Pin It
Long Leaf Opera's summer festival concluded last Sunday in UNC-Chapel Hill's Memorial Hall with a standing ovation for Elizabeth Grayson's performance in the Southern premiere of At the Statue of Venus.

New this week: At the Statue of Venus 

At the Statue of Venus
Closed July 1
Acts of Love
Closed June 24
Long Leaf Opera Summer Festival

Long Leaf Opera's summer festival concluded last Sunday in UNC-Chapel Hill's Memorial Hall with a standing ovation for Elizabeth Grayson's performance in the Southern premiere of At the Statue of Venus. On stage accompanying Grayson was pianist and composer Jake Heggie, who guided the piece from moments of hilarity to profound self-reflection as Grayson's character, Rose, waits for a blind date by the statue of the goddess of love.

Rose's monologue, delivered with clear, vibrant vocals, begins with an amusing lament for her choice in wearing black slacks and a momentary assertion that her friends' choice for her "Mr. Right" will be gay, setting the light-hearted tone that pervades the work. Yet the piece moves fluidly toward an underlying seriousness in stream-of-consciousness fashion as the minutes tick past the determined "5-ish" meeting time, and she begins to reflect on her childhood and speculate about her future. Nonetheless, the work remains hopeful throughout, and Rose's endearing character not only garners laughs but reveals a gentle honesty to which any audience can relate.

The theme of love prevailed the previous weekend as well, with the double-bill performance entitled Acts of Love that included William Walton's The Bear and the world premiere of 23-year-old Zachary Wadsworth's Venus and Adonis. The latter, which featured Andrea Edith Moore and Timothy Sparks in the title roles, was the winner of the Long Leaf Opera One Act Competition and is based on Shakespeare's 1594 lyric poem of the same name. The young composer tended toward the traditional style, including a four-part chorus and two dancers to enliven the stage, which they did quite successfully with passionate and racy choreography.

Following the tragedy of Venus and Adonis, Marcia Ragonetti and Jason Sarten shifted the mood in The Bear, a comedy about a widow who finds unexpected love in her late husband's debt collector. Ragonetti's prissy character paired with Sarten's temperamental one, supplemented by the minor role of the widow's quirky servant, made for a perfectly silly plotline that prompted the audience to go home in high spirits. —Sarah Lupton

A Streetcar Named Desire
Little Green Pig Theatrical Concern

Common Ground Theatre
Through July 7

Which is more absurd, I wonder: Reframing Tennessee Williams' classic as a cross between an inverse Pleasantville and the lurid zombie movie oeuvre (think a little George Romero, a little Wes Craven, with some Ed Wood to season)? Or placing the mottled concoction square in the middle of Little Green Pig's "German Season"?

One thing's for certain: When Blanche DuBois (Nicole Farmer) shows up in a smart pale blue and white number—one Edith Head might have fashioned for Vera Miles in the 1950s—to meet a sister Stella (Gigi DeLizza) dressed in a torn Misfits T-shirt, two-inch black heels, pink fishnets and little else besides, someone's done some serious drugs. Or time travel. Or both.

To be honest, one of the reasons we stay plugged in to such a deliberately schismatic production concept is to see how long director Jay O'Berski can possibly keep the wheels on. So cut to the chase: Purists should pass this by—or preferably take it as a walk on the wild side. It's safe to say we'll never see Tennessee Williams staged quite this way again. Expect full frontal nudity—if that drives you nearer or farther away. And give my due respects, a bottle of Barbancourt rum and a Cohiba Siglo VI to Baron Samedi. We will meet again. —Byron Woods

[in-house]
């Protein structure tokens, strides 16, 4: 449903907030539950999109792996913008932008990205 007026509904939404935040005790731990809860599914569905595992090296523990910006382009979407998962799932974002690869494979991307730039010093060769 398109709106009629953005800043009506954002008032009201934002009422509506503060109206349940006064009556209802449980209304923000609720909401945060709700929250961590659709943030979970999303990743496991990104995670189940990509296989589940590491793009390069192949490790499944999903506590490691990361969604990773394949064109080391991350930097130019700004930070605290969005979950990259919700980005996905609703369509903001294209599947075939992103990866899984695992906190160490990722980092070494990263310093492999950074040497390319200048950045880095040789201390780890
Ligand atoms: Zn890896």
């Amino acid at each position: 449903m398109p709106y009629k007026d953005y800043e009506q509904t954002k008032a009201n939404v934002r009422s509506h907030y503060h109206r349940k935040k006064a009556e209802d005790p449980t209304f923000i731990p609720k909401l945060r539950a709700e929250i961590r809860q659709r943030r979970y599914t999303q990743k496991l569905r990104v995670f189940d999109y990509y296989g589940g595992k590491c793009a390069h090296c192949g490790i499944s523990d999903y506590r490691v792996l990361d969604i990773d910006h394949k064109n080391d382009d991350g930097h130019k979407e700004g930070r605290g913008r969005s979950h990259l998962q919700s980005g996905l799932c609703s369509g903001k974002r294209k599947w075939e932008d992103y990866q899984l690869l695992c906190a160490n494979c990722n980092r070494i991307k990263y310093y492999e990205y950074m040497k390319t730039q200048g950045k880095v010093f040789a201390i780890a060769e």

Subscribe to this thread:

Add a comment

INDY Week publishes all kinds of comments, but we don't publish everything.

  • Comments that are not contributing to the conversation will be removed.
  • Comments that include ad hominem attacks will also be removed.
  • Please do not copy and paste the full text of a press release.

Permitted HTML:
  • To create paragraphs in your comment, type <p> at the start of a paragraph and </p> at the end of each paragraph.
  • To create bold text, type <b>bolded text</b> (please note the closing tag, </b>).
  • To create italicized text, type <i>italicized text</i> (please note the closing tag, </i>).
  • Proper web addresses will automatically become links.

Latest in On the Boards

  • Choreo Collective's Current Collection

    The limited and decidedly legato movement dynamics we saw too frequently in most of the seven works suggested deflated kinespheres whose slow leaks, over time, remain in need of repair.
    • Mar 31, 2010
  • American Dance Festival's 2010 lineup

    They're back to a full schedule of 13 presentations. Once again, the season tilts heavily in favor of companies and artists seen before.
    • Mar 31, 2010
  • Caleb Calypso and the Midnight Marauders

    Local playwright Howard L. Craft's new work explores the lives of U.S. soldiers stationed in West Germany with realism and humor.
    • Nov 4, 2009
  • More »

Facebook Activity

Twitter Activity


Excuse me but, if the company created a performance of Skriker which was oblique and the audience left feeling confused …

by Edwin Davies on The Skriker; more (On the Boards)

I was wrong about the HAIR cast/age issue. The play's creators were in their thirties when they played the leads, …

by Cherryholmes on Burning Coal Theatre's Hair (On the Boards)

© 2014 Indy Week • 201 W. Main St., Suite 101, Durham, NC 27701 • phone 919-286-1972 • fax 919-286-4274
RSS Feeds | Powered by Foundation